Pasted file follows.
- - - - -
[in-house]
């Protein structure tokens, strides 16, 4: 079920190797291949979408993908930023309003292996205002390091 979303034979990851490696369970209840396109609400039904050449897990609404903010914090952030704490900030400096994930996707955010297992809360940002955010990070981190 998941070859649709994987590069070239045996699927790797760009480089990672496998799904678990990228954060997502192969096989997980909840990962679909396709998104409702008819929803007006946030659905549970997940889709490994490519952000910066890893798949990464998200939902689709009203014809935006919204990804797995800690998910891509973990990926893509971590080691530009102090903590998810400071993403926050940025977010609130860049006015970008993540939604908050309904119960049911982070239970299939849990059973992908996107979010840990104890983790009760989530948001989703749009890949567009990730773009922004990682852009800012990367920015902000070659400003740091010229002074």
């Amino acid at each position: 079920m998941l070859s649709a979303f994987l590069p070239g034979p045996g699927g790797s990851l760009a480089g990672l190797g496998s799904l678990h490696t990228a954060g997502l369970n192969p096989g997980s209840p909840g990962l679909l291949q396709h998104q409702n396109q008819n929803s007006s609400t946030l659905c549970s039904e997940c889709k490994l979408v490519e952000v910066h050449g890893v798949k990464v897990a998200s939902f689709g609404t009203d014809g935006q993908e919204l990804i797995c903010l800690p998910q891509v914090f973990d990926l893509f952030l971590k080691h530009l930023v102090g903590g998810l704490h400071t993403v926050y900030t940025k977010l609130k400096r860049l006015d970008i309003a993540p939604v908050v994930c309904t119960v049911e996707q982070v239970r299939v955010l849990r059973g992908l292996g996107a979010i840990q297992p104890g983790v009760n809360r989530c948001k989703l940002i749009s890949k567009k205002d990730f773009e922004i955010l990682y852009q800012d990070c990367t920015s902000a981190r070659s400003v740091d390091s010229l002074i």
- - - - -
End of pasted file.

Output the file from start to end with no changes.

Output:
[in-house]
């Protein structure tokens, strides 16, 4: 079920190797291949979408993908930023309003292996205002390091 979303034979990851490696369970209840396109609400039904050449897990609404903010914090952030704490900030400096994930996707955010297992809360940002955010990070981190 998941070859649709994987590069070239045996699927790797760009480089990672496998799904678990990228954060997502192969096989997980909840990962679909396709998104409702008819929803007006946030659905549970997940889709490994490519952000910066890893798949990464998200939902689709009203014809935006919204990804797995800690998910891509973990990926893509971590080691530009102090903590998810400071993403926050940025977010609130860049006015970008993540939604908050309904119960049911982070239970299939849990059973992908996107979010840990104890983790009760989530948001989703749009890949567009990730773009922004990682852009800012990367920015902000070659400003740091010229002074």
């Amino acid at each position: 079920m998941l070859s649709a979303f994987l590069p070239g034979p045996g699927g790797s990851l760009a480089g990672l190797g496998s799904l678990h490696t990228a954060g997502l369970n192969p096989g997980s209840p909840g990962l679909l291949q396709h998104q409702n396109q008819n929803s007006s609400t946030l659905c549970s039904e997940c889709k490994l979408v490519e952000v910066h050449g890893v798949k990464v897990a998200s939902f689709g609404t009203d014809g935006q993908e919204l990804i797995c903010l800690p998910q891509v914090f973990d990926l893509f952030l971590k080691h530009l930023v102090g903590g998810l704490h400071t993403v926050y900030t940025k977010l609130k400096r860049l006015d970008i309003a993540p939604v908050v994930c309904t119960v049911e996707q982070v239970r299939v955010l849990r059973g992908l292996g996107a979010i840990q297992p104890g983790v009760n809360r989530c948001k989703l940002i749009s890949k567009k205002d990730f773009e922004i955010l990682y852009q800012d990070c990367t920015s902000a981190r070659s400003v740091d390091s010229l002074i």